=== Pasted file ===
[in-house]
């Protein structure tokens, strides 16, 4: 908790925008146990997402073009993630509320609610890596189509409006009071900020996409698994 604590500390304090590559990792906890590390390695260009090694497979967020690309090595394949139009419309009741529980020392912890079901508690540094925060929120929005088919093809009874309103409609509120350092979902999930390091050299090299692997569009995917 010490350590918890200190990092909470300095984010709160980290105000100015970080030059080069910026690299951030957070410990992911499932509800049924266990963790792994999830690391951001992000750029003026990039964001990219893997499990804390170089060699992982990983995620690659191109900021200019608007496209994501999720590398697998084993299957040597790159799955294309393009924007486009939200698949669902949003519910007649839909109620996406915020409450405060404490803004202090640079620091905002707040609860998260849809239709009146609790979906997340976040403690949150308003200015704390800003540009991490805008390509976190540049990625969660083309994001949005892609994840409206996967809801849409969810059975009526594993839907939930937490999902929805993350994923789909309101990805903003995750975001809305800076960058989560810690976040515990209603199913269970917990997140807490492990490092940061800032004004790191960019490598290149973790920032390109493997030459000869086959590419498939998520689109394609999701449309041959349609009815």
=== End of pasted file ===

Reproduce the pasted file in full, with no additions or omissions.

[in-house]
């Protein structure tokens, strides 16, 4: 908790925008146990997402073009993630509320609610890596189509409006009071900020996409698994 604590500390304090590559990792906890590390390695260009090694497979967020690309090595394949139009419309009741529980020392912890079901508690540094925060929120929005088919093809009874309103409609509120350092979902999930390091050299090299692997569009995917 010490350590918890200190990092909470300095984010709160980290105000100015970080030059080069910026690299951030957070410990992911499932509800049924266990963790792994999830690391951001992000750029003026990039964001990219893997499990804390170089060699992982990983995620690659191109900021200019608007496209994501999720590398697998084993299957040597790159799955294309393009924007486009939200698949669902949003519910007649839909109620996406915020409450405060404490803004202090640079620091905002707040609860998260849809239709009146609790979906997340976040403690949150308003200015704390800003540009991490805008390509976190540049990625969660083309994001949005892609994840409206996967809801849409969810059975009526594993839907939930937490999902929805993350994923789909309101990805903003995750975001809305800076960058989560810690976040515990209603199913269970917990997140807490492990490092940061800032004004790191960019490598290149973790920032390109493997030459000869086959590419498939998520689109394609999701449309041959349609009815």